Sir Thomas Browne's famous letter 'To a friend upon occasion of the death of his intimate friend' is a masterpiece of the art of digressing. Surely it is one of the quaintest letters of condolence ever written, if indeed it were ever intended to be such, for it has that stamp of careful literary composition which is usually so apparent in all[53] letters written with a view to publication. The friend in question died of a consumption, and Sir Thomas recapitulates his disease, symptoms and death; contrasting each feature with the celebrated examples of history; moralising and discussing the opinions of the ancients upon these points as he goes along; and showing by his own experience that a man 'after a cough of almost fifty years, in whom all the lobes adhered unto the Pleura,' might yet die of stone in the bladder. Doubtless the friend to whom the letter was indited was highly edified by the aged doctor's learning, yet one cannot conceive that he would be greatly consoled by being informed, when discussing the patient's cough, that 'in cetaceous Fishes, who have large and strong lungs, the same is not observed; nor yet in oviparous Quadrupeds.' Digressing in this manner is a risky business, and if the grief were still fresh, it is more than likely that the bereaved one would exclaim 'A fig for your fishes, Sir.' But Sir Thomas was a wise and worldly man, and would know from experience precisely when to administer his soothing draught.

The attractions of digressing are far more insidious than would appear at first sight. It is so easy, one finds such delightful things, it is all in the daily task of gathering knowledge, it may be useful to us some day, and so on. But, unwisely employed, it is a more terrible thief of time even than Young's 'procrastination.' Worse still, it is a waster; for the scrappy knowledge so often acquired by this means becomes invariably the 'little learning' which is so dangerous—and useless—a thing. So that unless we are strongly imbued with the spirit of scholarly research, determined that we will not deviate one iota from the particular side-track which we are exploring, we are in grave danger of becoming lost in the maze of paths. Digressions in conversation and books can be of immense value, but he must be a man of iron will who can utilise to permanent advantage his resources in this direction. Constant and purposeless digressions, in reading no less than in talk, are just as injurious as interrup[54]tions. The mind is switched from one subject to another, and an entire sequence of reasoning which we may have been building up by the study of some days is destroyed in a few moments by the opening up of an unexplored tract of thought.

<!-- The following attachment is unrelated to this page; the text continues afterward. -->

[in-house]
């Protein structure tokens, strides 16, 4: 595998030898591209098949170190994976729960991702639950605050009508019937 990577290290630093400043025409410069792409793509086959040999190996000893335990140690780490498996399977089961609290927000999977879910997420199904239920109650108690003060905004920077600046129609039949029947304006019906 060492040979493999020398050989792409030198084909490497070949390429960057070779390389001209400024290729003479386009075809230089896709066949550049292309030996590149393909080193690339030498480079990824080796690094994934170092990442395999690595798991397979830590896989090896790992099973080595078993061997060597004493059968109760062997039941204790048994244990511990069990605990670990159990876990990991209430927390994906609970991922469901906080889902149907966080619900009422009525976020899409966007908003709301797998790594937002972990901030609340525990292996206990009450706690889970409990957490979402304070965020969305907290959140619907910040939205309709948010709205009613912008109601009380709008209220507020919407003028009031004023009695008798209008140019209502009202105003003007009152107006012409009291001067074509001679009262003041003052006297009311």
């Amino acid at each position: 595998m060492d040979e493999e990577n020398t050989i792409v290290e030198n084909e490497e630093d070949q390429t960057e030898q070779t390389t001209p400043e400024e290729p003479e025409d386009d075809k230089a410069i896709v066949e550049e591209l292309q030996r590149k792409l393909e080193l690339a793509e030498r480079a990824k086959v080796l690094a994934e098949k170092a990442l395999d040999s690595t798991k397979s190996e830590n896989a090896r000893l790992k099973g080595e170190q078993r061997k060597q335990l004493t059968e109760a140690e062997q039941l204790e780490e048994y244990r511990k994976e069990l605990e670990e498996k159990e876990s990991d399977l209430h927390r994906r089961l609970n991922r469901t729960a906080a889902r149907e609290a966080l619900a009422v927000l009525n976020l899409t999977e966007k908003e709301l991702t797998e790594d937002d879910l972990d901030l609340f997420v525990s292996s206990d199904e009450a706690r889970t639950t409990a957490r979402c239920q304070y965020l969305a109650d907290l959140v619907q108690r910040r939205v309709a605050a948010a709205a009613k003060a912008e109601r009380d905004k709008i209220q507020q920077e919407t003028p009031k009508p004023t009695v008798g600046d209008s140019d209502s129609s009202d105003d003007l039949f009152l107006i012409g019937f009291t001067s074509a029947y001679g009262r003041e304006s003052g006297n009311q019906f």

For many years there was a learned man at work in one of our ancient abbey libraries, cataloguing the manuscripts and monastic charters of the ancient foundation. Their number runs into many thousands, and at the outset the Keeper[17] realised that if this task of providing an index and précis of the entire collection (which would be of incalculable value to the historical students who came after him) were to be accomplished in his lifetime, it would be necessary to adhere rigidly to his plan. Any deviation, however slight, would mean the loss of valuable time. To the historian and antiquary such a determination must have cost more than we can imagine; for every now and again he came across some charter of great historical interest. 'Ah,' he would sigh, reading it through, 'and now I suppose you must go back again into the obscurity in which you have lain for eight hundred years.' He quietly made his précis, indexed the document, and replaced it in the oaken press. There, thanks to his labours, it will be turned to at some future date to add laurels to the 'researches' of another man.